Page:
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King James I (1603-1625)
The Winter Queen (1) : Conspiracies and dynastic expectations swirled around James I’s daughter from the age of nine.
The Winter Queen
Part one

When King James VI of Scotland became King James I of England in 1603, he brought his family to London, including a seven-year-old daughter named Elizabeth. Just two years later, she was the unwitting focus of a traitorous plot to assassinate her father and put England back under the dominion of Continental Europe.

IN 1605, Guy Fawkes and his co-conspirators tried to assassinate King James I, and put his nine-year-old daughter Elizabeth Stuart on his throne as their puppet. As they were Roman Catholics hoping to rejoin Britain to Papal politics, marriage to one of the Catholic dynasties of Europe would surely have followed.*

But the Gunpowder plotters failed, and in 1613 James saw his daughter, now sixteen, married to a Protestant prince, Frederick V, Elector Palatine of the Rhine. The two got on famously, enjoying lively banter and watching Shakespeare’s plays, and celebrated their wedding in London on St Valentine’s Day with fireworks, drama, music, and a theatrical sea-battle on the Thames.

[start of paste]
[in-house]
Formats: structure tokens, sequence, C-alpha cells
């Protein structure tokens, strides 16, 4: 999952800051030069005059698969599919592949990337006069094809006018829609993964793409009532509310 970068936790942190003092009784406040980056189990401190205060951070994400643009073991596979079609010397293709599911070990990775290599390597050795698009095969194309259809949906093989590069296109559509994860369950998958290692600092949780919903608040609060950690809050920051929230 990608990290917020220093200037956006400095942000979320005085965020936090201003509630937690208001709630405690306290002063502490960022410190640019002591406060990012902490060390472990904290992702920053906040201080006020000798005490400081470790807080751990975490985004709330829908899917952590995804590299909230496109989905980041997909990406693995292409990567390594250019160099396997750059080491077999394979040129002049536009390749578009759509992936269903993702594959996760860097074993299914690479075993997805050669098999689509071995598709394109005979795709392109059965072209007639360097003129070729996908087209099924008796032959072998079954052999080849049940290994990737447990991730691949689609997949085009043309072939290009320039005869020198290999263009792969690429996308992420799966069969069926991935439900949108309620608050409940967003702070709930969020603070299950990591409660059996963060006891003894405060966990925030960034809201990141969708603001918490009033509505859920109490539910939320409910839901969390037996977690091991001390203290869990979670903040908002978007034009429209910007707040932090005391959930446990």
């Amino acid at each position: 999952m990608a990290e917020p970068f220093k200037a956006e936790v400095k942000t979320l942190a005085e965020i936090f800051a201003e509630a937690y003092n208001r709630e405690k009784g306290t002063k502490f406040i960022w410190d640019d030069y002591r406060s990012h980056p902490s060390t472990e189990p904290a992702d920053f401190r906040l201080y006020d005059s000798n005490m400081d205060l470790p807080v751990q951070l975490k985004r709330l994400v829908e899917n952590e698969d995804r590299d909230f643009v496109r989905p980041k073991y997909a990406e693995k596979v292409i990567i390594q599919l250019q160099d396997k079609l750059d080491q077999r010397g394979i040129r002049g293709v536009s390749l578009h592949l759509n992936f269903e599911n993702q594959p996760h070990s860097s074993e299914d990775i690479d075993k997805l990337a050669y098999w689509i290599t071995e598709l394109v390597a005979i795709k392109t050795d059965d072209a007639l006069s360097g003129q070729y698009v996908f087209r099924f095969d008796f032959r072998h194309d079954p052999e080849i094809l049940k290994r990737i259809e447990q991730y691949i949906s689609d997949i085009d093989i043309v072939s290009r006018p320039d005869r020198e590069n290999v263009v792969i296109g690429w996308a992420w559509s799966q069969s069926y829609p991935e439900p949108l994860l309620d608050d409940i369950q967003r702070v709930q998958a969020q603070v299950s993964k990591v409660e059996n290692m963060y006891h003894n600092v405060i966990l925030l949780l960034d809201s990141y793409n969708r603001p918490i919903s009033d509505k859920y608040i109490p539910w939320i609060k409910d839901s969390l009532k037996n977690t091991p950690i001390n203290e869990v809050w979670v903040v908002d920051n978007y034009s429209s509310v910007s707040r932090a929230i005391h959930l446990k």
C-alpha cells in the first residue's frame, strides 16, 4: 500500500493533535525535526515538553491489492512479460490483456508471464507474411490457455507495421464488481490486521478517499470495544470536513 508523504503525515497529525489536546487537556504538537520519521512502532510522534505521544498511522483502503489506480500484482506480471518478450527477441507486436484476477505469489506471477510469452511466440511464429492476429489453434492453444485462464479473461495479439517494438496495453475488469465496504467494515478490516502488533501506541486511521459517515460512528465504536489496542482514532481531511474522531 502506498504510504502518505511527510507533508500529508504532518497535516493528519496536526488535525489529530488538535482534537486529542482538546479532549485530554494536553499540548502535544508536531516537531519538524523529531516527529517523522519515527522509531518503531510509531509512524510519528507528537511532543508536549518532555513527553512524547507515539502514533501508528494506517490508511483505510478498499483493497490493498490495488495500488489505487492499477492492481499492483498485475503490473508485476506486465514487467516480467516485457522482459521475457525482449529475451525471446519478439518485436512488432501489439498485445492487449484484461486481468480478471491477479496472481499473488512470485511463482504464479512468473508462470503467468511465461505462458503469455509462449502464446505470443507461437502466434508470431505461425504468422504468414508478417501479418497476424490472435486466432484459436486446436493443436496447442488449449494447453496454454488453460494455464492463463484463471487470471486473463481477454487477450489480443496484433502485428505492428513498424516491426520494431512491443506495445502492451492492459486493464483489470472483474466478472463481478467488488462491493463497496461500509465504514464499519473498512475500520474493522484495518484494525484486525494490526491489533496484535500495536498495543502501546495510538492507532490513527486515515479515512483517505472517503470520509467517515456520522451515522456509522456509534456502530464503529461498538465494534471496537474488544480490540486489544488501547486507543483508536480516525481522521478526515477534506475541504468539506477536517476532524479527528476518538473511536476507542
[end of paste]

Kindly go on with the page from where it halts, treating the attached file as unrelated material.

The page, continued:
In 1619, hardline Catholic Ferdinand II became Holy Roman Emperor. Champions of religious liberty in Bohemia rebelled by electing Frederick as their King, but barely a year later he was driven out at the Battle of the White Mountain.* Elizabeth, unkindly dubbed ‘the Winter Queen’ for the shortness of her reign, settled in the Hague.

* See our post Gunpowder, Treason and Plot. At this time, the Pope claimed supreme power over all Christian monarchs, and demanded that Rome function as a kind of European supreme court. When English reformers proclaimed that ‘the Bishop of Rome hath no jurisdiction in this realm of England’, they did not simply mean church jurisdiction, they meant civil, criminal and political jurisdiction too.

* Frederick’s reign began on August 26th, 1619; he was crowned on November 4th, and deposed a year later on November 8th, 1620, at the Battle of the White Mountain near Prague. The battle marked the beginning of the Thirty Years’ War between Catholic and Protestant powers in Europe.

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Modern History (138) Stuart Era (16) History (405)

Picture: By Gerard van Honthorst (1592-1656) or his circle, Wikimedia Commons. Licence: Public domain. View original
Elizabeth Stuart, Queen of Bohemia, in about 1649, when she was in her early fifties; this was the year her brother King Charles I was executed in London. Elizabeth was by this time a widow, her much-loved husband Frederick having passed away in 1632. Frederick’s death was a sore blow, and Elizabeth neither ate nor spoke for three days.

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